Welcoming bats into our gardens

Chris Packham and Juliet Sargeant call on the UK's green-fingered army to help the stars of the night

TV presenter and naturalist Chris Packham and award-winning garden designer Juliet Sargeant are using Wild About Gardens Week to urge gardeners to do more to help bats this autumn.  

Often wrongly thought of as a pest, bats are in fact highly efficient natural pest controllers, eating hundreds of tiny insects every night, including many of the pests that can be damaging to plants and biting insects.

The UK’s 17 species of bats are coming under increasing pressure as the wooded areas, ponds and open green spaces they use to feed and roost are shrinking. However, with an estimated 15 million gardens and 27 million gardeners in the UK, this green-fingered army is in a unique position to utilise its network of gardens to create green corridors for bats and ensure that these important mammals don't just survive but thrive.

“I love watching bats swoop and pirouette around my garden and I stand entranced, trying to imagine what it is like to be them, what it is really like to fly that fast, to ‘see’ with sound," says Packham. "We can all do our bit to make our gardens more welcoming to bats and all sorts of other wildlife.”


Here are some things gardeners can do to help bats:

  1. Plant insect-friendly flowers such as Michaelmas daisies – these will attract insects such as moths and make a ‘bat feast’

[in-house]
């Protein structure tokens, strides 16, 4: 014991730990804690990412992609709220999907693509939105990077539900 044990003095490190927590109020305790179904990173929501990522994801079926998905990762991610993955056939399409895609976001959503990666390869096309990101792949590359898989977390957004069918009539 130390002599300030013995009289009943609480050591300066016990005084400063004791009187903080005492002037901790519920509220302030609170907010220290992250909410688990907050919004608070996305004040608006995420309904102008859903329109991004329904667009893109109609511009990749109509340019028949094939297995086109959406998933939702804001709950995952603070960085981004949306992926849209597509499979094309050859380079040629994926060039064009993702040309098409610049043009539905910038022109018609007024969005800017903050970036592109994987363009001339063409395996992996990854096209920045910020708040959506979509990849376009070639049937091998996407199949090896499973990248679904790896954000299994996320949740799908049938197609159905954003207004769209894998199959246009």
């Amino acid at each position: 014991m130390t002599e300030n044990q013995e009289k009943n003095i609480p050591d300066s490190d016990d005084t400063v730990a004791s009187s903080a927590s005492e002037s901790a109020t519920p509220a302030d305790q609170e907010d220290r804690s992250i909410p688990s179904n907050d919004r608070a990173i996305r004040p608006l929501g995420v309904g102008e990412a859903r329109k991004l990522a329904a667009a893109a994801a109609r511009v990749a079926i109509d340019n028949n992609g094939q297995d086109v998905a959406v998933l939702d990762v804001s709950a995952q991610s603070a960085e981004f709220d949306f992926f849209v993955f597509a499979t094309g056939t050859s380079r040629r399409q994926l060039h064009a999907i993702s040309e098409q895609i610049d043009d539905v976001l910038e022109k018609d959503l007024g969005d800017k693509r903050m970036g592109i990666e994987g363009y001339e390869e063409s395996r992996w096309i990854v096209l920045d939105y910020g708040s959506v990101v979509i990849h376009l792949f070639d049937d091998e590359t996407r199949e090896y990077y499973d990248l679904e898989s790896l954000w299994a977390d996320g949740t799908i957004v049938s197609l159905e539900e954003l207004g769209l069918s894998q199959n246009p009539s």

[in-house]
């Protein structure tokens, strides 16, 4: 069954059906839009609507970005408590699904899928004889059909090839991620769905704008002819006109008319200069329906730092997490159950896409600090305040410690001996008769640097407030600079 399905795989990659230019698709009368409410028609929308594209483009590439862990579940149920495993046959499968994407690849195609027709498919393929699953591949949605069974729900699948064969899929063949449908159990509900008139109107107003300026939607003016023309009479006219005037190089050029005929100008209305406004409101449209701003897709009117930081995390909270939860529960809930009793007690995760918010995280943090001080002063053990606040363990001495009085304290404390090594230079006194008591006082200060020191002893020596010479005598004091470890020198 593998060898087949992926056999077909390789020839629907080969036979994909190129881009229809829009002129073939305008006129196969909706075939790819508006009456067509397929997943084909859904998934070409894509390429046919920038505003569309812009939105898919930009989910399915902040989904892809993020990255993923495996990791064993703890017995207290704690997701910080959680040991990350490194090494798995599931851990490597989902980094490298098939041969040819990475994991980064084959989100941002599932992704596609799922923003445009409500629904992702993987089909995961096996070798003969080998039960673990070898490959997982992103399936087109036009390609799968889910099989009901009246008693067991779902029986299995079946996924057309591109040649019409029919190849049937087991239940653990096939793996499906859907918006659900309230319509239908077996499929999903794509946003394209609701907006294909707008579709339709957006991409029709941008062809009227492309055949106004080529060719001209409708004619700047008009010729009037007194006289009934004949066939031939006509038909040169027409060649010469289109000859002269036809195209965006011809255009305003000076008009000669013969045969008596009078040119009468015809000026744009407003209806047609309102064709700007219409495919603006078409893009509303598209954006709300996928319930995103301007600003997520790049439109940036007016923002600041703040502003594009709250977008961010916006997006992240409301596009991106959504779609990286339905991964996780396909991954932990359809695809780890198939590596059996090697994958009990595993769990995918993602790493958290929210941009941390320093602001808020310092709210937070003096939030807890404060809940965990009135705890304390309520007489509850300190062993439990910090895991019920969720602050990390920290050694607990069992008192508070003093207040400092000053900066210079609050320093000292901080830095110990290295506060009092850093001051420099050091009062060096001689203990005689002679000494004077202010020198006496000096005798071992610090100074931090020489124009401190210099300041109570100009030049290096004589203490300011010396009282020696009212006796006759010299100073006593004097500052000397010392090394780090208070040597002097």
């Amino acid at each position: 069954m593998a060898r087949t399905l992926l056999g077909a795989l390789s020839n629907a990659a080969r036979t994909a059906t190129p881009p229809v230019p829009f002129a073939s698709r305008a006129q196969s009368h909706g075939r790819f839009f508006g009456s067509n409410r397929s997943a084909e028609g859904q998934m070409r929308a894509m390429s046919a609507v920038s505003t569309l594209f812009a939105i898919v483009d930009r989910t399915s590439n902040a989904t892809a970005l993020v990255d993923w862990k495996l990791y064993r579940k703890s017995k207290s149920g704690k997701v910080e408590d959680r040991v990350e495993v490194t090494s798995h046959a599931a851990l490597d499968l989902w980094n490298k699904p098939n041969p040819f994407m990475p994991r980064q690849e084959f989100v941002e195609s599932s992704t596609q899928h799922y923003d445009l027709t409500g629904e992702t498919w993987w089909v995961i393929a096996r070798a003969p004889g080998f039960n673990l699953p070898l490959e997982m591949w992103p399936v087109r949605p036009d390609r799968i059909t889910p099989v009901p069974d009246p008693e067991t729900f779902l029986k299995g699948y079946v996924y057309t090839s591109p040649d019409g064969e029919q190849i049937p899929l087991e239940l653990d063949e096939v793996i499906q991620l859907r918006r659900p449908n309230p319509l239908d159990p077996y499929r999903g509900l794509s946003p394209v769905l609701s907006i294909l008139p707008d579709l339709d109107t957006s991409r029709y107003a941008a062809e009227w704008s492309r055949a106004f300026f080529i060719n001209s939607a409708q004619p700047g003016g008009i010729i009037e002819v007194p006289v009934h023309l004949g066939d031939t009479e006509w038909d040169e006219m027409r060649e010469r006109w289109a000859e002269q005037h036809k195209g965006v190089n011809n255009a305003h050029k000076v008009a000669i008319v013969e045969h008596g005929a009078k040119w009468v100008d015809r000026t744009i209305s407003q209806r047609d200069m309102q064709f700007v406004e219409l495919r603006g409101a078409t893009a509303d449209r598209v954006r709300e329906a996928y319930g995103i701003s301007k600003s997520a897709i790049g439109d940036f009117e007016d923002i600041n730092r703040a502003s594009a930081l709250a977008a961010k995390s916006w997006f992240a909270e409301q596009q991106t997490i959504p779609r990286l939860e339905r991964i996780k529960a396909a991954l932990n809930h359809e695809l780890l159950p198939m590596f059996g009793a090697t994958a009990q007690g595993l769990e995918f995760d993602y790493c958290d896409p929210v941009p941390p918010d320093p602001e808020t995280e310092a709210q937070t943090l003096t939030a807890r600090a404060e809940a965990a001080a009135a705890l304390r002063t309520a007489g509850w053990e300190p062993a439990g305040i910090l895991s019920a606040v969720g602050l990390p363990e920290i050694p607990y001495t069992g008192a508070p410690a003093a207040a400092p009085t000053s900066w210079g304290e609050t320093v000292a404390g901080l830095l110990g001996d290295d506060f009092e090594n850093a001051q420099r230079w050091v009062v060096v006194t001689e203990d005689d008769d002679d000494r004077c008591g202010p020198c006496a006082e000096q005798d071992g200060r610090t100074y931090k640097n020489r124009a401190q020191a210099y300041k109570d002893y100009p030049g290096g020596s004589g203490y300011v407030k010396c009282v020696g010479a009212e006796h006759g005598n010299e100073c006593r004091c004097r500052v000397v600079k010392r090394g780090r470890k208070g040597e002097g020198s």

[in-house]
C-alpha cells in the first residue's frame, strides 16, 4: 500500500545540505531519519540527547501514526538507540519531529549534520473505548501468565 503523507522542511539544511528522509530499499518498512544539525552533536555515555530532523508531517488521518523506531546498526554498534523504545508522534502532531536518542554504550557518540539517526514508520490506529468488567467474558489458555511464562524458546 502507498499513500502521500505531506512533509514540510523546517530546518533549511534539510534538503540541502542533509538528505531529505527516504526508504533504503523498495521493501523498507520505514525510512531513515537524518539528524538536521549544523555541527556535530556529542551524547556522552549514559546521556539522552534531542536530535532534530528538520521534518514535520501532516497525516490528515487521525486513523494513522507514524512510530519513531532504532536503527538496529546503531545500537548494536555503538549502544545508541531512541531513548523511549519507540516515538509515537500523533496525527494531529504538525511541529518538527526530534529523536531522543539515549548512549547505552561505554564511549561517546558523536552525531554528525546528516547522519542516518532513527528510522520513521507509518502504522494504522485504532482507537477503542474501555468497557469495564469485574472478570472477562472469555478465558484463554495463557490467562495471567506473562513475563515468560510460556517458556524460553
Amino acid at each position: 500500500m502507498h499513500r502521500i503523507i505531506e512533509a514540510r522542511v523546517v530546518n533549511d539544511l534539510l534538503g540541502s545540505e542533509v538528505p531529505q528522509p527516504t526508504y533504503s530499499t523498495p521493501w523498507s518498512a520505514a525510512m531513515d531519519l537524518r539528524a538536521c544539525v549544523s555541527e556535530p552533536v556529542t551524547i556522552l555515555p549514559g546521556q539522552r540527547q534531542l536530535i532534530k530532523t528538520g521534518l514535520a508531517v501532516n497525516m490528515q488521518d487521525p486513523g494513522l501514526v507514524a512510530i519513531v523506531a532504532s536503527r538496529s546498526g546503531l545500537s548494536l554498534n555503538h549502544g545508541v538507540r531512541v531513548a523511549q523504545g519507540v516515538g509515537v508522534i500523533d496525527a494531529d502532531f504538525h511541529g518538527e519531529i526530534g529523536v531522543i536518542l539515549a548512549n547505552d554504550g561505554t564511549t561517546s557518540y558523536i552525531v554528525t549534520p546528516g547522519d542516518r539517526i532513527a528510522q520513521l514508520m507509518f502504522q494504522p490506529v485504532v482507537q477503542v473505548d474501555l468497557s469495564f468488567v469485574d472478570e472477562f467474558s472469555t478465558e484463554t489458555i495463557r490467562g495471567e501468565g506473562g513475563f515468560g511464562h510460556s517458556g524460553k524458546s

2. Coppice woody plants such as elder and willow to support leaf-eating insects that help feed our bats

  3. Stop mowing a patch of lawn to let the grass grow long – this too is habitat for insect larvae

  4. Retain mature trees in a garden – those with hollows can make excellent bat roosts

  5. Start a compost heap – lots of bat prey will live in it

  6. Put up a bat box or build your own

  7. If space allows, build a small pond or water feature – midges and aquatic larvae are the favourites of the pipistrelle bat

  8. Reduce light pollution which disorientates bats – fit hoods to security lighting and only use low intensity garden lights

  9. Avoid pesticides in the garden, especially insecticides that will reduce the prey of bats

  10. In summer, keep cats indoors an hour before sunset when bats emerge from their roosts


“It’s no problem for me to find space for things like aubretia, jasmine and Michaelmas daisies,” says Juliet. “And it seems that almost any herb keeps them happy. I am definitely going to plant with bats in mind from now on.”

The Wild About Gardens Week is organised by the RHS, The Wildlife Trusts and Bat Conservation Trust. Find a Wild About Gardens Week event here.

Images ©Tom Marshall (top) and ©Hugh Clark (bottom)


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